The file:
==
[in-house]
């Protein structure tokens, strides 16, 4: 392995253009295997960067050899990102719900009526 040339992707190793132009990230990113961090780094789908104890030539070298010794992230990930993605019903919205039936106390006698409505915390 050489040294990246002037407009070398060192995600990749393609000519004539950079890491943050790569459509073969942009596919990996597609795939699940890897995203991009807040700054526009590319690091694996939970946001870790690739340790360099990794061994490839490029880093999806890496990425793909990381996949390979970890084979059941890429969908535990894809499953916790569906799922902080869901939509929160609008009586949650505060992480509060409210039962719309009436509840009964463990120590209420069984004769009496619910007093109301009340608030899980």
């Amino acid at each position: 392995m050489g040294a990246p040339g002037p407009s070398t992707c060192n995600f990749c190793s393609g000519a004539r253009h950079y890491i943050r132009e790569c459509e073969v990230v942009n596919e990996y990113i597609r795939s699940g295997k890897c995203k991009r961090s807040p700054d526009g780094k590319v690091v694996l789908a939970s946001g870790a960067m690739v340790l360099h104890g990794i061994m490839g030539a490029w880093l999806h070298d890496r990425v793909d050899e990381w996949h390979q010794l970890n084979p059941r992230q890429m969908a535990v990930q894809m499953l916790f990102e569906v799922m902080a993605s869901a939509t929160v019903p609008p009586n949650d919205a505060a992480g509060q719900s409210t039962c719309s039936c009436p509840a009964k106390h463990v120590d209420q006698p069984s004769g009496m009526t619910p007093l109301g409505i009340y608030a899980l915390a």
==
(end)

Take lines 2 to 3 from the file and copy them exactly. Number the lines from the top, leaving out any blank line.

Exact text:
């Protein structure tokens, strides 16, 4: 392995253009295997960067050899990102719900009526 040339992707190793132009990230990113961090780094789908104890030539070298010794992230990930993605019903919205039936106390006698409505915390 050489040294990246002037407009070398060192995600990749393609000519004539950079890491943050790569459509073969942009596919990996597609795939699940890897995203991009807040700054526009590319690091694996939970946001870790690739340790360099990794061994490839490029880093999806890496990425793909990381996949390979970890084979059941890429969908535990894809499953916790569906799922902080869901939509929160609008009586949650505060992480509060409210039962719309009436509840009964463990120590209420069984004769009496619910007093109301009340608030899980």
């Amino acid at each position: 392995m050489g040294a990246p040339g002037p407009s070398t992707c060192n995600f990749c190793s393609g000519a004539r253009h950079y890491i943050r132009e790569c459509e073969v990230v942009n596919e990996y990113i597609r795939s699940g295997k890897c995203k991009r961090s807040p700054d526009g780094k590319v690091v694996l789908a939970s946001g870790a960067m690739v340790l360099h104890g990794i061994m490839g030539a490029w880093l999806h070298d890496r990425v793909d050899e990381w996949h390979q010794l970890n084979p059941r992230q890429m969908a535990v990930q894809m499953l916790f990102e569906v799922m902080a993605s869901a939509t929160v019903p609008p009586n949650d919205a505060a992480g509060q719900s409210t039962c719309s039936c009436p509840a009964k106390h463990v120590d209420q006698p069984s004769g009496m009526t619910p007093l109301g409505i009340y608030a899980l915390a």